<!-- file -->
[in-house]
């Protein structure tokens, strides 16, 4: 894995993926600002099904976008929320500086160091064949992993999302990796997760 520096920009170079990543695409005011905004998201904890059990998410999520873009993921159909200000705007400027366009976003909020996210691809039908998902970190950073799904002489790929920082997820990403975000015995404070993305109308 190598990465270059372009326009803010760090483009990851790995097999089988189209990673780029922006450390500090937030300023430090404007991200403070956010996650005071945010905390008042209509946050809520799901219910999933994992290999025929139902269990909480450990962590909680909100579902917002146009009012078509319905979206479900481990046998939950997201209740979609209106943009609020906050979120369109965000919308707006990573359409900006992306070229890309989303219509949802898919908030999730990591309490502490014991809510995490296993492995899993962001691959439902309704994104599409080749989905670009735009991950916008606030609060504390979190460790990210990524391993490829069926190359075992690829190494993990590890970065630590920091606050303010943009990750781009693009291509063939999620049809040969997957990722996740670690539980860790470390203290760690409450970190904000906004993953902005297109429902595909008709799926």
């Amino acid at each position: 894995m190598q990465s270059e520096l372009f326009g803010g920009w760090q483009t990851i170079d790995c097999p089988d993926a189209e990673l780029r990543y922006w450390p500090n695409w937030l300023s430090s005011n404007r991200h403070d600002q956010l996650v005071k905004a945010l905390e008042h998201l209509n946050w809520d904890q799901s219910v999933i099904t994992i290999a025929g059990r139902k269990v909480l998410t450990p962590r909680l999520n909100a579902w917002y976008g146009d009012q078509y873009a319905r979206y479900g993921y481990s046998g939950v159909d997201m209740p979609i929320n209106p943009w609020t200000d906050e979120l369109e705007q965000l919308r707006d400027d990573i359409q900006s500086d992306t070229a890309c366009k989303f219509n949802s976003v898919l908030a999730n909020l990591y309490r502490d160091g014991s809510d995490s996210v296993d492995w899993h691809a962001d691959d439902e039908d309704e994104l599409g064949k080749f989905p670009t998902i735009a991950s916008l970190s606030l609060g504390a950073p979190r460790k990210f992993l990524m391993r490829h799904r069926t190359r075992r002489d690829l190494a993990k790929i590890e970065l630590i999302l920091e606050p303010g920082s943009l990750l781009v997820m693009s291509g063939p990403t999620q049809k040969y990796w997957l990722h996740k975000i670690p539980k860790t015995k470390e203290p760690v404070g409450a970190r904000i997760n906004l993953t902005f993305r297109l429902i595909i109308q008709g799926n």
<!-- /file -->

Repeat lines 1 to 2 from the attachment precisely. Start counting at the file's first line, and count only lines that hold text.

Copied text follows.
[in-house]
């Protein structure tokens, strides 16, 4: 894995993926600002099904976008929320500086160091064949992993999302990796997760 520096920009170079990543695409005011905004998201904890059990998410999520873009993921159909200000705007400027366009976003909020996210691809039908998902970190950073799904002489790929920082997820990403975000015995404070993305109308 190598990465270059372009326009803010760090483009990851790995097999089988189209990673780029922006450390500090937030300023430090404007991200403070956010996650005071945010905390008042209509946050809520799901219910999933994992290999025929139902269990909480450990962590909680909100579902917002146009009012078509319905979206479900481990046998939950997201209740979609209106943009609020906050979120369109965000919308707006990573359409900006992306070229890309989303219509949802898919908030999730990591309490502490014991809510995490296993492995899993962001691959439902309704994104599409080749989905670009735009991950916008606030609060504390979190460790990210990524391993490829069926190359075992690829190494993990590890970065630590920091606050303010943009990750781009693009291509063939999620049809040969997957990722996740670690539980860790470390203290760690409450970190904000906004993953902005297109429902595909008709799926």